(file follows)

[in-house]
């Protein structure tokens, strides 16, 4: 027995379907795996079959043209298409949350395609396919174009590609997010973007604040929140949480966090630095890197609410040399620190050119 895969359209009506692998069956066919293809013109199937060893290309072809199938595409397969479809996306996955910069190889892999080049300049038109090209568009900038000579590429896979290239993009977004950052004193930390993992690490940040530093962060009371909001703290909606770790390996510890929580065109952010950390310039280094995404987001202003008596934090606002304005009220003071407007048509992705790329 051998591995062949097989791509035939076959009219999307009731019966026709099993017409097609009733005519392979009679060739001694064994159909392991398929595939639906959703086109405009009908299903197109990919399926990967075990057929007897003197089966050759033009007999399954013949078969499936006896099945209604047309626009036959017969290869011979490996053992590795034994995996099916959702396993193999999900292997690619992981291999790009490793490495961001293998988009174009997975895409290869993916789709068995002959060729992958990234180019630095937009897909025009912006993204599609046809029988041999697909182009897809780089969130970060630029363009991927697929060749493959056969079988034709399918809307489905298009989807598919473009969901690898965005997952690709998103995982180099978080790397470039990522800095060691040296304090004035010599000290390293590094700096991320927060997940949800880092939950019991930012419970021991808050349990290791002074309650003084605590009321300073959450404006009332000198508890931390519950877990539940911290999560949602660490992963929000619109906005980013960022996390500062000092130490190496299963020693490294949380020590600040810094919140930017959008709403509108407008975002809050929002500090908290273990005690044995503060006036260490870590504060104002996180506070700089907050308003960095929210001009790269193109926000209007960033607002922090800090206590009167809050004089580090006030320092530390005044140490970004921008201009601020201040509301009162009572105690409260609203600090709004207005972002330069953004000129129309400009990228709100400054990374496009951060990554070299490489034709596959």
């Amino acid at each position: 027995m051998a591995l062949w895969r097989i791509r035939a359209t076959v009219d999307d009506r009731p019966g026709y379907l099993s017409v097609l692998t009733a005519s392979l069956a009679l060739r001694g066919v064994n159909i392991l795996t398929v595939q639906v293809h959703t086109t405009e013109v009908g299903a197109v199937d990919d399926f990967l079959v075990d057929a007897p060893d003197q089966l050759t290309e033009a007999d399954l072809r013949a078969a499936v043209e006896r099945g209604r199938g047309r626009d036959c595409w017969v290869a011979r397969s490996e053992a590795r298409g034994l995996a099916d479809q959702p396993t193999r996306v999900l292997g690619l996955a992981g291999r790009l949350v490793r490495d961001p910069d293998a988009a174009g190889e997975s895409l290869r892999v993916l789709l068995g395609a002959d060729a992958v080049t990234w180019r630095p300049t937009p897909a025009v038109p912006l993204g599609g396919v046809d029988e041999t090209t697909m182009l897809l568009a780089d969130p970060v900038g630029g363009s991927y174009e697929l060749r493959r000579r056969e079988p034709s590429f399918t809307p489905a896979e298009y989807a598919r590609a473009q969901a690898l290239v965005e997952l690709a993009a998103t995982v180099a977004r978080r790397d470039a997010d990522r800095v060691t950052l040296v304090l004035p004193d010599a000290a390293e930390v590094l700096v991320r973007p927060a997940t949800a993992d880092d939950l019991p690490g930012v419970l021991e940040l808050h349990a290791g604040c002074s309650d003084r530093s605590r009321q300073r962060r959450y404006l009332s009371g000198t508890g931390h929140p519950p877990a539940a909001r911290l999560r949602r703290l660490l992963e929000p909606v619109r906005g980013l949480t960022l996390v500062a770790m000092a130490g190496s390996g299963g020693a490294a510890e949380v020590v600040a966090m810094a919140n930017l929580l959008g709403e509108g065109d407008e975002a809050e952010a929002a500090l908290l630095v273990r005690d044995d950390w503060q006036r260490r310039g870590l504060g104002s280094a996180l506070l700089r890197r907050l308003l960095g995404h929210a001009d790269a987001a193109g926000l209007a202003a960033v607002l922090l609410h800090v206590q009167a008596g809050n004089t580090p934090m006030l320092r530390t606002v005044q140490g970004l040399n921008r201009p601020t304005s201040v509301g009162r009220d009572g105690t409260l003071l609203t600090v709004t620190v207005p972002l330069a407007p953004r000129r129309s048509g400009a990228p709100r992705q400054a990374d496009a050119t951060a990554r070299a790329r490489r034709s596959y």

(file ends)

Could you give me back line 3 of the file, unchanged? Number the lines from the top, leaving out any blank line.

């Amino acid at each position: 027995m051998a591995l062949w895969r097989i791509r035939a359209t076959v009219d999307d009506r009731p019966g026709y379907l099993s017409v097609l692998t009733a005519s392979l069956a009679l060739r001694g066919v064994n159909i392991l795996t398929v595939q639906v293809h959703t086109t405009e013109v009908g299903a197109v199937d990919d399926f990967l079959v075990d057929a007897p060893d003197q089966l050759t290309e033009a007999d399954l072809r013949a078969a499936v043209e006896r099945g209604r199938g047309r626009d036959c595409w017969v290869a011979r397969s490996e053992a590795r298409g034994l995996a099916d479809q959702p396993t193999r996306v999900l292997g690619l996955a992981g291999r790009l949350v490793r490495d961001p910069d293998a988009a174009g190889e997975s895409l290869r892999v993916l789709l068995g395609a002959d060729a992958v080049t990234w180019r630095p300049t937009p897909a025009v038109p912006l993204g599609g396919v046809d029988e041999t090209t697909m182009l897809l568009a780089d969130p970060v900038g630029g363009s991927y174009e697929l060749r493959r000579r056969e079988p034709s590429f399918t809307p489905a896979e298009y989807a598919r590609a473009q969901a690898l290239v965005e997952l690709a993009a998103t995982v180099a977004r978080r790397d470039a997010d990522r800095v060691t950052l040296v304090l004035p004193d010599a000290a390293e930390v590094l700096v991320r973007p927060a997940t949800a993992d880092d939950l019991p690490g930012v419970l021991e940040l808050h349990a290791g604040c002074s309650d003084r530093s605590r009321q300073r962060r959450y404006l009332s009371g000198t508890g931390h929140p519950p877990a539940a909001r911290l999560r949602r703290l660490l992963e929000p909606v619109r906005g980013l949480t960022l996390v500062a770790m000092a130490g190496s390996g299963g020693a490294a510890e949380v020590v600040a966090m810094a919140n930017l929580l959008g709403e509108g065109d407008e975002a809050e952010a929002a500090l908290l630095v273990r005690d044995d950390w503060q006036r260490r310039g870590l504060g104002s280094a996180l506070l700089r890197r907050l308003l960095g995404h929210a001009d790269a987001a193109g926000l209007a202003a960033v607002l922090l609410h800090v206590q009167a008596g809050n004089t580090p934090m006030l320092r530390t606002v005044q140490g970004l040399n921008r201009p601020t304005s201040v509301g009162r009220d009572g105690t409260l003071l609203t600090v709004t620190v207005p972002l330069a407007p953004r000129r129309s048509g400009a990228p709100r992705q400054a990374d496009a050119t951060a990554r070299a790329r490489r034709s596959y």